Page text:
17. Murphy S, Heaton WA, Rebulla P. Platelet production in the Old World--and the New. Transfusion 1996; 36(8): 751-54.
  18. Katus MC, Szczepiorkowski ZM, Dumont LJ, Dunbar NM. Safety of platelet transfusion: past, present and future. Vox Sang. 2014; 107(2): 103-13.
  19. Goldman M, Blajchman MA. Blood product-associated bacterial sepsis. Transfus Med Rev. 1991; 5(1): 73-83.
  20. Stormer M, Vollmer T. Diagnostic methods for platelet bacteria screening: current status and developments. Transfus Med Hemother. 2014; 41(1): 19-27.
  21. Esmaeili MA, Yari F, Amini A, Rezvani MR. The effect of cell derived microparticles in transfusion medicine and adaptive immune system. Archives of Medical Laboratory Sciences 2016; 2(1): 29-35.
  22. Greco C, Mastronardi C, Pagotto F, Mack D, Ramirez-Arcos S. Assessment of biofilm-forming ability of coagulase-negative staphylococci isolated from contaminated platelet preparations in Canada. Transfusion 2008; 48(5): 969-77.
  23. Larsen CP, Ezligini F, Hermansen NO, Kjeldsen-Kragh J. Six years' experience of using the BacT/ALERT system to screen all platelet concentrates, and additional testing of outdated platelet concentrates to estimate the frequency of false-negative results. Vox Sang. 2005; 88(2): 93-7.
  24. von Eiff C, Peters G, Heilmann C. Pathogenesis of infections due to coagulase-negative staphylococci. Lancet Infect Dis. 2002; 2(11): 677-85.
  25. Vamvakas EC. Relative safety of pooled whole blood-derived versus single-donor (apheresis) platelets in the United States: a systematic review of disparate risks. Transfusion 2009; 49(12): 2743-758.
  26. Ness P, Braine H, King K, Barrasso C, Kickler T, Fuller A, et al. Single-donor platelets reduce the risk of septic platelet transfusion reactions. Transfusion 2001; 41(7): 857-61.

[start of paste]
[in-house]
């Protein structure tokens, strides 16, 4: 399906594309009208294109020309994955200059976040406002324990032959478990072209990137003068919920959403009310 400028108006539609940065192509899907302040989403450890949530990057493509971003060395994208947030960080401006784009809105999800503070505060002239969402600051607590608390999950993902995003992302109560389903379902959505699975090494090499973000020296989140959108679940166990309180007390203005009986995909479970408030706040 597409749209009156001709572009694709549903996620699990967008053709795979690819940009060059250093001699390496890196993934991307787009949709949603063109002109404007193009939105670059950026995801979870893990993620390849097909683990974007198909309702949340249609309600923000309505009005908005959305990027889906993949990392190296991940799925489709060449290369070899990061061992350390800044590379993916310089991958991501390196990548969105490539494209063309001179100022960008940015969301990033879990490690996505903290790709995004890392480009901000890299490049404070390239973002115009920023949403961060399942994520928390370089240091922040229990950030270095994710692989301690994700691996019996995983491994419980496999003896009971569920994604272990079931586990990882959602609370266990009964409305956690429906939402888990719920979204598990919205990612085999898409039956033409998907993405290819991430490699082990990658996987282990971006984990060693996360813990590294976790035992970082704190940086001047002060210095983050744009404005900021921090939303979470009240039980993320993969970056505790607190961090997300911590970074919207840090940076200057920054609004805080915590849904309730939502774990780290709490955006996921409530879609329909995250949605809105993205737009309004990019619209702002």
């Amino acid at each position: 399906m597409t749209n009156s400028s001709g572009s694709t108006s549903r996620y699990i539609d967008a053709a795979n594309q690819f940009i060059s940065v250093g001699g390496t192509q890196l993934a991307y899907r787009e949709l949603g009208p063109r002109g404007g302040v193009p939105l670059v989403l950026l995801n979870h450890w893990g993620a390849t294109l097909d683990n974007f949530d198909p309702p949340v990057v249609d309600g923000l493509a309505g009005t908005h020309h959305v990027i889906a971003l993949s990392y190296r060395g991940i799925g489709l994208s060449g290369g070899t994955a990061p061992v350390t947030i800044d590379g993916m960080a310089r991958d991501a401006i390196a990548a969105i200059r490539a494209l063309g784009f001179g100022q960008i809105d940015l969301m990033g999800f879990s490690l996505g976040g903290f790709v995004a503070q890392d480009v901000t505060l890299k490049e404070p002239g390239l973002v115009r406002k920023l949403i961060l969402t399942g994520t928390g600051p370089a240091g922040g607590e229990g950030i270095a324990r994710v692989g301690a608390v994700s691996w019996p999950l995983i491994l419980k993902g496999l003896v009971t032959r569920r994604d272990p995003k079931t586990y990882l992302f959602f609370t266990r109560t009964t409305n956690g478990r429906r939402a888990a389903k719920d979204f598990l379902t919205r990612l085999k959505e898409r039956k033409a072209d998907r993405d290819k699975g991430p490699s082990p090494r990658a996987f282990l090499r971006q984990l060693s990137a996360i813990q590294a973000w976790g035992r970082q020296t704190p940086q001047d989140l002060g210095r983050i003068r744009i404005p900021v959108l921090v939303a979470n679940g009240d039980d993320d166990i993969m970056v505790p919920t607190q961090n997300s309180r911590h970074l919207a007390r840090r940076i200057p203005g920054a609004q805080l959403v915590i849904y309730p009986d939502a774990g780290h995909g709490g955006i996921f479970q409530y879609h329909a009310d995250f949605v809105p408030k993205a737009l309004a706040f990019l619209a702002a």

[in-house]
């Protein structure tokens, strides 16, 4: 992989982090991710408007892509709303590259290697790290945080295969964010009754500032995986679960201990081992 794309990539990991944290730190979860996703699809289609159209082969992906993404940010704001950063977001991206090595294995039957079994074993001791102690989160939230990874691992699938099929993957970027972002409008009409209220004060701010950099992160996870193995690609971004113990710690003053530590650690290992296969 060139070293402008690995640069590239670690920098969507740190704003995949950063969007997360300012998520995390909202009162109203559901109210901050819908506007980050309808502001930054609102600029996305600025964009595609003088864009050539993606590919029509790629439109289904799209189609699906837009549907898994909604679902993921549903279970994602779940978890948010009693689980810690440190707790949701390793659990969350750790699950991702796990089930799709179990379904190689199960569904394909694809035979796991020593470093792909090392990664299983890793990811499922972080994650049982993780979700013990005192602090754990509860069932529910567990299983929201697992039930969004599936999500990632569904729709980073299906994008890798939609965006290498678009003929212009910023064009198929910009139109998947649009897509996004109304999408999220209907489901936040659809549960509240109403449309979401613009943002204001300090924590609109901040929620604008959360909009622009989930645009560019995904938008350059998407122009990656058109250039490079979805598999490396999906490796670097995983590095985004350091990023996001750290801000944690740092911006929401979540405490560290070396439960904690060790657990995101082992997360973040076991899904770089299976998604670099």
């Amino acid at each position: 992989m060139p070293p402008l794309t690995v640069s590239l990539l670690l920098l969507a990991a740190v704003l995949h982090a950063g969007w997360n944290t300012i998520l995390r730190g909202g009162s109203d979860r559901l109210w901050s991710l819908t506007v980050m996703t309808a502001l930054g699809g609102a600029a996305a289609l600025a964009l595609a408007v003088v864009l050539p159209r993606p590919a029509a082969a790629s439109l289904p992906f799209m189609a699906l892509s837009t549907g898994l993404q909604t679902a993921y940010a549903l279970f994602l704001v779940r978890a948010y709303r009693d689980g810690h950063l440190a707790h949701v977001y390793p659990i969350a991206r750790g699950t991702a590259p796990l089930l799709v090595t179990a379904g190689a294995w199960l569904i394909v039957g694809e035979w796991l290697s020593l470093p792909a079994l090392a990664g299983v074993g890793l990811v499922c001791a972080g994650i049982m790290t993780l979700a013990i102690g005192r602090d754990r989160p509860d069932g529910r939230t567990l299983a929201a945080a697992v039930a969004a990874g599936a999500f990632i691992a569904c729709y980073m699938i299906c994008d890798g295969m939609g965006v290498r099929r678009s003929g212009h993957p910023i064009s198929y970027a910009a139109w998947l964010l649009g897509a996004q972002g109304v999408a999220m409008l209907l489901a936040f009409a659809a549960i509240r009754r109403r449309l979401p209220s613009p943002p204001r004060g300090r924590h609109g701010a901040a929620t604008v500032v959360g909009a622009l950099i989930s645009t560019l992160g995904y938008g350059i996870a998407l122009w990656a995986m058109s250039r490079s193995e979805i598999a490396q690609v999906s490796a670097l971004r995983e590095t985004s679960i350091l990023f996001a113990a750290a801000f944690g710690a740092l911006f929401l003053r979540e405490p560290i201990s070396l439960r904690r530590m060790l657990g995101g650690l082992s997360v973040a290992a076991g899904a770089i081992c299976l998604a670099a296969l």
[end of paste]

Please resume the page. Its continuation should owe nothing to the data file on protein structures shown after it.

27. Yomtovian RA, Palavecino EL, Dysktra AH, Downes KA, Morrissey AM, Bajaksouzian S, et al. Evolution of surveillance methods for detection of bacterial contamination of platelets in a university hospital, 1991 through 2004. Transfusion 2006; 46(5): 719-30.
  28. Buchholz DH, Young VM, Friedman NR, Reilly JA, Mardiney MR. Detection and quantitation of bacteria in platelet products stored at ambient temperature. Transfusion 1973; 13(5): 268-75.
  29. Murphy WG, Coakley P. Testing platelet components for bacterial contamination. Transfus Apher Sci. 2011; 45(1): 69-74.
  30. Te Boekhorst PA, Beckers EA, Vos MC, Vermeij H, Van Rhenen DJ. Clinical significance of bacteriologic screening in platelet concentrates. Transfusion 2005; 45(4): 514-19.
  31. Braine HG, Kickler TS, Charache P, Ness PM, Davis J, Reichart C, et al. Bacterial sepsis secondary to platelet transfusion: an adverse effect of extended storage at room temperature. Transfusion 1986; 26(4): 391-93.
  32. Pietersz RN, Engelfriet CP, Reesink HW, Wood EM, Winzar S, Keller AJ, et al. Detection of bacterial contamination of platelet concentrates. Vox Sang. 2007; 93(3): 260-77.
  33. de Korte D, Marcelis JH, Verhoeven AJ, Soeterboek AM. Diversion of first blood volume results in a reduction of bacterial contamination for whole-blood collections. Vox Sang. 2002; 83(1): 13-16.
  34. 34.          Bessos H, Seghatchian J. What's happening? The expanding role of apheresis platelet support in neonatal alloimmune thrombocytopenia: current status and future trends. Transfus Apher Sci. 2005; 33(2): 191-97.
  35. Goldman M, Roy G, Frechette N, Decary F, Massicotte L, Delage G. Evaluation of donor skin disinfection methods. Transfusion 1997; 37(3): 309-12.
  36. McDonald CP, Lowe P, Roy A, Robbins S, Hartley S, Harrison JF, et al. Evaluation of donor arm disinfection techniques. Vox Sang. 2001; 80(3): 135-41.
  37. de Korte D, Curvers J, de Kort WL, Hoekstra T, van der Poel CL, Beckers EA, et al. Effects of skin disinfection method, deviation bag, and bacterial screening on clinical safety of platelet transfusions in the Netherlands. Transfusion 2006; 46(3): 476-85.
  38. Eder AF, Kennedy JM, Dy BA, Notari EP, Weiss JW, Fang CT, et al. Bacterial screening of apheresis platelets and the residual risk of septic transfusion reactions: the American Red Cross experience (2004-2006). Transfusion 2007; 47(7): 1134-142.